Infect Dis (Lond). 2021 Jun 15:1-10. doi: 10.1080/23744235.2021.1940271. Online ahead of print.
BACKGROUND: Convalescent plasma (CP) containing antibodies derived from coronavirus disease 2019 (COVID-19) survivors has been proposed as a promising therapeutic option for severe COVID-19.
METHODS: In our intensive care unit (ICU), 55 patients (46 male, median age 61 years) with PCR-confirmed COVID-19 (35 = 63.6% on mechanical ventilation, 7 = 14.5% on high-flow nasal oxygen, 12 = 20% on non-invasive ventilation, 1 = 1.8% without respiratory support) were treated with high-titre CP (200 mL per dose, range 1-6 doses, median 3 doses per patient, minimum titre > 1:100, Wantai test). 139 COVID-19 patients treated in the same ICU who did not receive CP served as control group. In 27 patients, the effect of CP on the individual levels of SARS-CoV-2 IgG antibodies was assessed by ELISA in serum sample pairs collected before and after CP transfusion.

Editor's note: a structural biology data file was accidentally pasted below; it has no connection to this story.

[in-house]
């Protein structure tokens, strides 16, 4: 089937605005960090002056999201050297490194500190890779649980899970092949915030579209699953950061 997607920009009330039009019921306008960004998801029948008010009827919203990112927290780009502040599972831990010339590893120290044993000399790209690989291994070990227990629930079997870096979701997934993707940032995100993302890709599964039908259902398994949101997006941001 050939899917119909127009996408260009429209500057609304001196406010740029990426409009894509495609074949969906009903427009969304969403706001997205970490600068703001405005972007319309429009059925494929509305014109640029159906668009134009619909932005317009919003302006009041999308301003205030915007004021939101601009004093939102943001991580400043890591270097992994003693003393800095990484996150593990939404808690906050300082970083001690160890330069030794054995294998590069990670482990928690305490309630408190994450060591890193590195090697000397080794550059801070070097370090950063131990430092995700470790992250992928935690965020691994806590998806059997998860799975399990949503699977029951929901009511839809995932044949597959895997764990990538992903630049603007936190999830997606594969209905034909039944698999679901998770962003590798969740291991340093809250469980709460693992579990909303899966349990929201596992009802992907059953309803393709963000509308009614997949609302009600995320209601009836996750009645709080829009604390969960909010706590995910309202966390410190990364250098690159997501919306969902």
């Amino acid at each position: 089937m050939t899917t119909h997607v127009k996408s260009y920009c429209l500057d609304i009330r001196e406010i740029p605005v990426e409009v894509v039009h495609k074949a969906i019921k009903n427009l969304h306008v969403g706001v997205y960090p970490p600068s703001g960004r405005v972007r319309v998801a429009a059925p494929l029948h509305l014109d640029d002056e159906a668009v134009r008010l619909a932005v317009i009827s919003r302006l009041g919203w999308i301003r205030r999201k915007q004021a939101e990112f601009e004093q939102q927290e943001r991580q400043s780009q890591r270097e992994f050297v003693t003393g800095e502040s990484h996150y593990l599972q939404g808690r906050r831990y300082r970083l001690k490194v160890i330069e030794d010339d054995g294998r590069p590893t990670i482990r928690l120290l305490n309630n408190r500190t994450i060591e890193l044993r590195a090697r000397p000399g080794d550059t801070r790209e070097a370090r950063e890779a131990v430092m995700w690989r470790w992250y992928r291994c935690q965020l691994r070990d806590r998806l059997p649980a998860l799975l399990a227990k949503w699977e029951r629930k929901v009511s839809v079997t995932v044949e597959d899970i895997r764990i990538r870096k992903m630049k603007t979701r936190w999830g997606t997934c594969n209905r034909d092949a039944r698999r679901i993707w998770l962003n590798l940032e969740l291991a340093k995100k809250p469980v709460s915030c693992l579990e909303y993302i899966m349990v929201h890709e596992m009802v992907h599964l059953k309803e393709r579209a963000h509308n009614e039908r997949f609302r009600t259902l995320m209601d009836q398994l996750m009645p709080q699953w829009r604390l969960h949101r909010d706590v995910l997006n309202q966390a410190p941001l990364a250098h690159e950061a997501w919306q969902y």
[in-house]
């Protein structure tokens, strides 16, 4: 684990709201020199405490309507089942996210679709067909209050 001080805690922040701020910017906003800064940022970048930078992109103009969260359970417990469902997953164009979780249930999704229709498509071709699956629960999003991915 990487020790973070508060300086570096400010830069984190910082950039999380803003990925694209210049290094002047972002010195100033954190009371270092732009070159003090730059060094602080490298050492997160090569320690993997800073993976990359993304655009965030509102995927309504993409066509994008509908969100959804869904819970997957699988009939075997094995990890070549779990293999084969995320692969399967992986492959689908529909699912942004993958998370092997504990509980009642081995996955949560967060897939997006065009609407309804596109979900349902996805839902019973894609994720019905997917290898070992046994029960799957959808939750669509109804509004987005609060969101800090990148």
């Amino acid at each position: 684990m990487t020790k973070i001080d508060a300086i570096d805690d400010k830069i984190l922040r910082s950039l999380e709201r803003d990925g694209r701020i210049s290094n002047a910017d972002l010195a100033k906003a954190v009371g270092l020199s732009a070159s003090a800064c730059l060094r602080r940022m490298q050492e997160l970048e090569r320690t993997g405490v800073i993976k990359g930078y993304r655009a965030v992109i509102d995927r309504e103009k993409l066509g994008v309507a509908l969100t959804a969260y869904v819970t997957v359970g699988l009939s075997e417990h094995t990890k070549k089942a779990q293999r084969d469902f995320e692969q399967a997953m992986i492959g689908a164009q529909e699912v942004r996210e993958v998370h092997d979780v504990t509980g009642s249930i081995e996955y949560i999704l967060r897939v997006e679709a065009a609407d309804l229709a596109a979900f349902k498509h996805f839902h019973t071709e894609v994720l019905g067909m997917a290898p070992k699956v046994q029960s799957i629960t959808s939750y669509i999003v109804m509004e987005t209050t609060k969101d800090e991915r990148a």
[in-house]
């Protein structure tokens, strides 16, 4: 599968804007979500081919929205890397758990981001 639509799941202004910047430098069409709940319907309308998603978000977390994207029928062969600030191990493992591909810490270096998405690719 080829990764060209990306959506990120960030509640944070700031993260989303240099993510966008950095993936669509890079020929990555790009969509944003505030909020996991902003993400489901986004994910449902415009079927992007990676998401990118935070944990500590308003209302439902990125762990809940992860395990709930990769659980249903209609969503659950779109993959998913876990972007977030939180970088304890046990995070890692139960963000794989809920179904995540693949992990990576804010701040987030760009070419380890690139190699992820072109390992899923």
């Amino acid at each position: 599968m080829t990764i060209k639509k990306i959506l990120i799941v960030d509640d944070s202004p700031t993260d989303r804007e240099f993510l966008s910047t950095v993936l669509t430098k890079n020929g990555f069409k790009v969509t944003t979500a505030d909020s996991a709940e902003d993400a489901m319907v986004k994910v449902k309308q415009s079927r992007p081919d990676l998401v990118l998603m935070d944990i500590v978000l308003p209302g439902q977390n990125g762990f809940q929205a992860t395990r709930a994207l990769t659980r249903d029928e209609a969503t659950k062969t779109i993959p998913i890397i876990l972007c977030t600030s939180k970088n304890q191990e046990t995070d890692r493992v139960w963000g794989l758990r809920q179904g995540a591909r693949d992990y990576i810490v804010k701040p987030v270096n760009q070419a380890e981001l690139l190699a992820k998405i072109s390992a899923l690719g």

RESULTS: The first CP dose was administered at a median of 8 days after symptom onset. 13 patients in the plasma cohort died (28-day mortality 24.1%), compared to 42 (30.2%) in the cohort who did not receive CP (p = 0.5, Pearson Chi-squared test). Out of the 27 individuals investigated for the presence of IgG antibodies, 8 did not have detectable IgG levels before the first CP transfusion. In this subpopulation, 3 patients (37.5%) died. Not a single confirmed adverse reaction to CP was noted.
CONCLUSIONS: While adjunctive treatment with CP for severe and life-threatening COVID-19 was a very safe intervention, we did not observe any effect on mortality.